Time To Put On Your Tin Hats…  [Dirty Dozen]

Modern economists do not get their rewards and awards for being preoccupied with energy, and modern societies become concerned about it only when the supply of any main commercial form of energy appears to be threatened and its prices soar. ~ Vaclav Smil, How The World Really Works

In this week’s Dirty Dozen [CHART PACK] we talk crude’s  bullish breakouts, Nikkei’s nice pullback, weakening labor force trends, rate cut cycle dynamics, a bullish pitch for a tin producer, and more…

1. We got the bullish breakout in crude that we said was coming two weeks ago (link here).

2. This is a Trifecta setup trade with macro, techncials, and sentiment/positioning tilting the odds in favor of further upside. Positioning is at bearish extremes… our guage of Money Manager sentiment is inthe 0th percentile (crude sees avg annual returns of 16% when sentiment falls < 10%). Valuation is in bottom percentile, and seasonality is about to strongly pick up.

Plus, the deteriorating situation in the ME raises the odds of a right tail event driving crude prices significantly higher.

3. The Nikkei 225 (yen contract) is putting in a nice orderly pullback towards its Bollinger Band midline. This gives us a good spot to put in a buy stop above Friday’s highs allowing us to pyramid onto our position (disc: we’re long).

4. This Labor Flows chart from Ironside Macro shows that the job finding rate (flows from unemployment to employment) were the “second lowest in the history of the flow data in December.” If you dig beneath the surface of the headline employment figures, you quickly find that current labor market trends are not as rosy as many think. More on this soon… 

5.  From Brandon Beylo (Macro Ops Value): Dan Rasmussen of Verdad Capital measured annual equity returns against a region’s average annual revenue growth. The basic idea is that, all else equal, countries with higher average revenue growths should generate higher average returns. But according to Dan’s data, that is not always the case (emphasis mine):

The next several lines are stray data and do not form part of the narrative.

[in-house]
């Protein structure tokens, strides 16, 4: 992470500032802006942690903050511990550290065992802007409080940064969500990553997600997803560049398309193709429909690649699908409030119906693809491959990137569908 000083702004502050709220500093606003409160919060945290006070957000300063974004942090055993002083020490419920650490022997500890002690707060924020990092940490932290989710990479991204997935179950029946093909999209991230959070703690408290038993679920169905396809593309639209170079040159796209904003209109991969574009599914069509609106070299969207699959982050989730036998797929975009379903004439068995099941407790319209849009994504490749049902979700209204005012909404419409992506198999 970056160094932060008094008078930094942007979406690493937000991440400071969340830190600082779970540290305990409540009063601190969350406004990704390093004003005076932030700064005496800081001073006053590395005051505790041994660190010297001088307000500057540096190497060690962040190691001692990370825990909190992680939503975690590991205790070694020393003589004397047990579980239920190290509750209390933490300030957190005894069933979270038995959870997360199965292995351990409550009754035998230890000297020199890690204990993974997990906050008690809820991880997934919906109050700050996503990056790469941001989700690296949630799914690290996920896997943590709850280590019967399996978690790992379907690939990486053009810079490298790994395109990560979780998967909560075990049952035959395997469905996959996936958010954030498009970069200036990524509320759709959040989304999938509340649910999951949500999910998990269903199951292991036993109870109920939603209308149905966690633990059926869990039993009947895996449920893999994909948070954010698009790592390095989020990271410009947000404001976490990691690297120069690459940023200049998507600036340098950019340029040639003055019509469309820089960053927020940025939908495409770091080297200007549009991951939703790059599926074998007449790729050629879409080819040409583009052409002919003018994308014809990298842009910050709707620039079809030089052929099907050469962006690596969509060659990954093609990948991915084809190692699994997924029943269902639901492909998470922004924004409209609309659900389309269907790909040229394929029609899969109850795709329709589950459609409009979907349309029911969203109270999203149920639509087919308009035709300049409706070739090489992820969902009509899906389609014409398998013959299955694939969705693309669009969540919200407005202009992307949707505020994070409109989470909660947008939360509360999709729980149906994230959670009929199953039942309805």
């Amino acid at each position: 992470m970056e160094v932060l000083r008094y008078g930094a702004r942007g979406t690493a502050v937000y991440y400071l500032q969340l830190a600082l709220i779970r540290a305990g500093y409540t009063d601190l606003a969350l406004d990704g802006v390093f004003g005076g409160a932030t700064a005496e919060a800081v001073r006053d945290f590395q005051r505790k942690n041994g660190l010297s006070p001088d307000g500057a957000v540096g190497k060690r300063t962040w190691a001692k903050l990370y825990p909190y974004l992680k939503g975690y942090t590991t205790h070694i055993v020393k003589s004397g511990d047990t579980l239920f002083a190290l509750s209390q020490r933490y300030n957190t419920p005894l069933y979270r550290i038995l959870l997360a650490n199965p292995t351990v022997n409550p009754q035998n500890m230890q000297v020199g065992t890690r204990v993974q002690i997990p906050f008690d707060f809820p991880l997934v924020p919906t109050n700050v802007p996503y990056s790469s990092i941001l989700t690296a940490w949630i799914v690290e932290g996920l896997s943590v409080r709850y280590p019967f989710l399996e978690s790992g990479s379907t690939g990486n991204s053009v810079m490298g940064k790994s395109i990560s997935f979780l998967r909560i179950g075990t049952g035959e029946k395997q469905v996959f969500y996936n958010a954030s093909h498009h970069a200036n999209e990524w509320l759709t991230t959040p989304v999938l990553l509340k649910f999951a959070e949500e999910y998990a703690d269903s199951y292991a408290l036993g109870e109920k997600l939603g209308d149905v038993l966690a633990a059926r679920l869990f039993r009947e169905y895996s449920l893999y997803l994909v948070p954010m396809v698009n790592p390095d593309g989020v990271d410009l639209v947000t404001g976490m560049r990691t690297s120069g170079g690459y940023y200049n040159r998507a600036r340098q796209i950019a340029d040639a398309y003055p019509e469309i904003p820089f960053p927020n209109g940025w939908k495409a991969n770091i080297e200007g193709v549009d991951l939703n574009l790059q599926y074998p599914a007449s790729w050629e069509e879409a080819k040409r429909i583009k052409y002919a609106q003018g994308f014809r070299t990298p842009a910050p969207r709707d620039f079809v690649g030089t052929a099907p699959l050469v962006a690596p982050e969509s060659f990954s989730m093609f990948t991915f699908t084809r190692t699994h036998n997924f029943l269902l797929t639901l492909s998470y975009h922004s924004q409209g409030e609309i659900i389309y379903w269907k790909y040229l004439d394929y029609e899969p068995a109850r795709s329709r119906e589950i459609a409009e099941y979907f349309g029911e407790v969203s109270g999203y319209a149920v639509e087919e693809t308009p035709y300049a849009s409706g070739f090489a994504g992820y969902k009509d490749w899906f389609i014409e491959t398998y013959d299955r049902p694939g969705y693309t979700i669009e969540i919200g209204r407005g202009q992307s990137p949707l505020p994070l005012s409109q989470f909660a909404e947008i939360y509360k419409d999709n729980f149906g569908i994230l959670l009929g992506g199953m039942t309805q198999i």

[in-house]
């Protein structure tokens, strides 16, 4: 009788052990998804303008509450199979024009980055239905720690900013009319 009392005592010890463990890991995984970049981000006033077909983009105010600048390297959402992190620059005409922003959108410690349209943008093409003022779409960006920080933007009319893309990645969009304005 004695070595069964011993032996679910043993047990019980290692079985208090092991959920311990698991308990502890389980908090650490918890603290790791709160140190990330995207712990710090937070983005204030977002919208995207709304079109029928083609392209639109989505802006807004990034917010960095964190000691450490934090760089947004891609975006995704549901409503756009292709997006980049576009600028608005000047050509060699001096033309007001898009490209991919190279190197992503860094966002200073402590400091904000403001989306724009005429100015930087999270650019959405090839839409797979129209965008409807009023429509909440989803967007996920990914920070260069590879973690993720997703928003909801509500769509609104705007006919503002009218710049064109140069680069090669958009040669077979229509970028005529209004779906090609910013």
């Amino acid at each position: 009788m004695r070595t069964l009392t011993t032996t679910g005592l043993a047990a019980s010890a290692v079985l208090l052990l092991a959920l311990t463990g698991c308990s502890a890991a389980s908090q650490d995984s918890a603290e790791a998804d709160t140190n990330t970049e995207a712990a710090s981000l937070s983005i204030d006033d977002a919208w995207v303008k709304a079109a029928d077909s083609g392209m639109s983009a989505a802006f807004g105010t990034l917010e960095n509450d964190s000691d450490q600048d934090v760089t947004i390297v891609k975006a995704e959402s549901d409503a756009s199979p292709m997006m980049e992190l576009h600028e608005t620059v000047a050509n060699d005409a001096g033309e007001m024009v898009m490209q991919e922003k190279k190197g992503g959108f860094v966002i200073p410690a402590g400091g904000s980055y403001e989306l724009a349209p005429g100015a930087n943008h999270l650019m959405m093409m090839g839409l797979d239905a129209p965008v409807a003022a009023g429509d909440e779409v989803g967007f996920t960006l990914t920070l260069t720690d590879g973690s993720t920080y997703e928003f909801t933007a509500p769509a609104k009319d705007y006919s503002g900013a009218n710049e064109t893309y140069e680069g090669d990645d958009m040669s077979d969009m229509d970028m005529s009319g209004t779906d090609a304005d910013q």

“What’s perhaps most interesting is that regressing relative equity returns against relative revenue growth had no statistical significance. The fastest-growing equity markets did not concurrently earn the highest equity returns within each year … There does not appear to be a strong year-to-year relationship between growth and equity returns. That is because prices are forward looking. To successfully bet on high revenue growth, one would need to accurately project this high relative growth over the course of multiple years into the future (e.g., predicting that the US would have the highest revenue growth over the next decade, starting in 2014).”

6. From Brandon Beylo (Macro Ops Value): GLEN, like any mining producer/marketer, is a leveraged play on underlying commodity prices, specifically copper and coal. If you believe copper prices will be higher in 18-24 months than they are today, GLEN is very cheap. They trade at ~5x NTM EBITDA with a ~19% Shareholder Yield (dividends + buybacks + debt paydown).

The stock traded lower with ADM’s accounting scandal. But it looks like we’ll get a failed breakdown close on the weekly chart. This is a great spot to take a swing at the 800lb mining giant with decent size and low risk (chart is a weekly)

7. From Octavio (Macro Ops Quant): The stock market averages +15% returns 12m following the first rate cut. Chart via NDR’s @edclissold.

8.  From Octavio (Macro Ops Quant): But not all cuts are the same… It depends on the context and what type of cut it is. Lowering rates during normalization = market up an avg +13%, recession cut = down -11%, and a panic cut = +17%. Stats and graph via @RyanDetrick.

9.  From Octavio (Macro Ops Quant): We see similar behavior in other equities market. In the last 3 rate cutting cycles, Mexico has seen average returns of +18% 12m later and +44% two years following the first cut. This current cycle could trigger multiple expansion and return to its long term average multiple. (Source GBM).